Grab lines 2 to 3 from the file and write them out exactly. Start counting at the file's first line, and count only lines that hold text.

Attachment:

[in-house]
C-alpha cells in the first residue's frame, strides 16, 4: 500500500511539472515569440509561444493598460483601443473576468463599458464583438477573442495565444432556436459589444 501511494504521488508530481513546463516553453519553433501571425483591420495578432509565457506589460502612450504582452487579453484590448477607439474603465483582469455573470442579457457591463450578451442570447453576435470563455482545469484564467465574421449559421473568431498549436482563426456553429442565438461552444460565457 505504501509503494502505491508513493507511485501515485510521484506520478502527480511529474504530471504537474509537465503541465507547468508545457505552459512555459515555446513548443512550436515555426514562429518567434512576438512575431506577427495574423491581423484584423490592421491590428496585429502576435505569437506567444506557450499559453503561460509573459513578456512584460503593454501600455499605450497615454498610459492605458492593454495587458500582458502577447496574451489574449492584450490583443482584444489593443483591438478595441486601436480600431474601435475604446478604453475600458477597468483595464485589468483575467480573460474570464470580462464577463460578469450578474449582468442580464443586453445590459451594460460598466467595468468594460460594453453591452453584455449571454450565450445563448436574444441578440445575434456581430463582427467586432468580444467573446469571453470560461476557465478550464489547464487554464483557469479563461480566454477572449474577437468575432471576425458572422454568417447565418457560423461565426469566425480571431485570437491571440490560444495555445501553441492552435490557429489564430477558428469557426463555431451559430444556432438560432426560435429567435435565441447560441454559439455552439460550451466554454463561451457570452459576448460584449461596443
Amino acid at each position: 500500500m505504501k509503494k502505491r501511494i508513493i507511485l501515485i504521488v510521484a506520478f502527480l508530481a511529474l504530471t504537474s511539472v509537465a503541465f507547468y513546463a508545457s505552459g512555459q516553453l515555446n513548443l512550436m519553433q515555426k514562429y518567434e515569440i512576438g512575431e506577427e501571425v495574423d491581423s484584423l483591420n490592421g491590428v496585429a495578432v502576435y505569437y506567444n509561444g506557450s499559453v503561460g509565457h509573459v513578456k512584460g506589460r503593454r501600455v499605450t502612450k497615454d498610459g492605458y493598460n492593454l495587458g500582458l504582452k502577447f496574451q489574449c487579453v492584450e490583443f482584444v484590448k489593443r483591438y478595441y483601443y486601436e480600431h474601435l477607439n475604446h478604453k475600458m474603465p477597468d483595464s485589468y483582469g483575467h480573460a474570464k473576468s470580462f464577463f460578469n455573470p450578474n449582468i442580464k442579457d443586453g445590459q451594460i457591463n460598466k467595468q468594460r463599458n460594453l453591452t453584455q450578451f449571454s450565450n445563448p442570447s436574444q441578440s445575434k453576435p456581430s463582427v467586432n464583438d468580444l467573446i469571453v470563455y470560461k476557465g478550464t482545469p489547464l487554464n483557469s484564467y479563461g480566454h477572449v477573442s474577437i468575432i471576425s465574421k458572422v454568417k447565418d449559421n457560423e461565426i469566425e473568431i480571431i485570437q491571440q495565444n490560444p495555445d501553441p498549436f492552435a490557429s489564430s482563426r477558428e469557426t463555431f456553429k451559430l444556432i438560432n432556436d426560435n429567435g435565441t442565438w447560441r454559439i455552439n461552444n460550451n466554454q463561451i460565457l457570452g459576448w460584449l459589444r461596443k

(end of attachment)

C-alpha cells in the first residue's frame, strides 16, 4: 500500500511539472515569440509561444493598460483601443473576468463599458464583438477573442495565444432556436459589444 501511494504521488508530481513546463516553453519553433501571425483591420495578432509565457506589460502612450504582452487579453484590448477607439474603465483582469455573470442579457457591463450578451442570447453576435470563455482545469484564467465574421449559421473568431498549436482563426456553429442565438461552444460565457 505504501509503494502505491508513493507511485501515485510521484506520478502527480511529474504530471504537474509537465503541465507547468508545457505552459512555459515555446513548443512550436515555426514562429518567434512576438512575431506577427495574423491581423484584423490592421491590428496585429502576435505569437506567444506557450499559453503561460509573459513578456512584460503593454501600455499605450497615454498610459492605458492593454495587458500582458502577447496574451489574449492584450490583443482584444489593443483591438478595441486601436480600431474601435475604446478604453475600458477597468483595464485589468483575467480573460474570464470580462464577463460578469450578474449582468442580464443586453445590459451594460460598466467595468468594460460594453453591452453584455449571454450565450445563448436574444441578440445575434456581430463582427467586432468580444467573446469571453470560461476557465478550464489547464487554464483557469479563461480566454477572449474577437468575432471576425458572422454568417447565418457560423461565426469566425480571431485570437491571440490560444495555445501553441492552435490557429489564430477558428469557426463555431451559430444556432438560432426560435429567435435565441447560441454559439455552439460550451466554454463561451457570452459576448460584449461596443
Amino acid at each position: 500500500m505504501k509503494k502505491r501511494i508513493i507511485l501515485i504521488v510521484a506520478f502527480l508530481a511529474l504530471t504537474s511539472v509537465a503541465f507547468y513546463a508545457s505552459g512555459q516553453l515555446n513548443l512550436m519553433q515555426k514562429y518567434e515569440i512576438g512575431e506577427e501571425v495574423d491581423s484584423l483591420n490592421g491590428v496585429a495578432v502576435y505569437y506567444n509561444g506557450s499559453v503561460g509565457h509573459v513578456k512584460g506589460r503593454r501600455v499605450t502612450k497615454d498610459g492605458y493598460n492593454l495587458g500582458l504582452k502577447f496574451q489574449c487579453v492584450e490583443f482584444v484590448k489593443r483591438y478595441y483601443y486601436e480600431h474601435l477607439n475604446h478604453k475600458m474603465p477597468d483595464s485589468y483582469g483575467h480573460a474570464k473576468s470580462f464577463f460578469n455573470p450578474n449582468i442580464k442579457d443586453g445590459q451594460i457591463n460598466k467595468q468594460r463599458n460594453l453591452t453584455q450578451f449571454s450565450n445563448p442570447s436574444q441578440s445575434k453576435p456581430s463582427v467586432n464583438d468580444l467573446i469571453v470563455y470560461k476557465g478550464t482545469p489547464l487554464n483557469s484564467y479563461g480566454h477572449v477573442s474577437i468575432i471576425s465574421k458572422v454568417k447565418d449559421n457560423e461565426i469566425e473568431i480571431i485570437q491571440q495565444n490560444p495555445d501553441p498549436f492552435a490557429s489564430s482563426r477558428e469557426t463555431f456553429k451559430l444556432i438560432n432556436d426560435n429567435g435565441t442565438w447560441r454559439i455552439n461552444n460550451n466554454q463561451i460565457l457570452g459576448w460584449l459589444r461596443k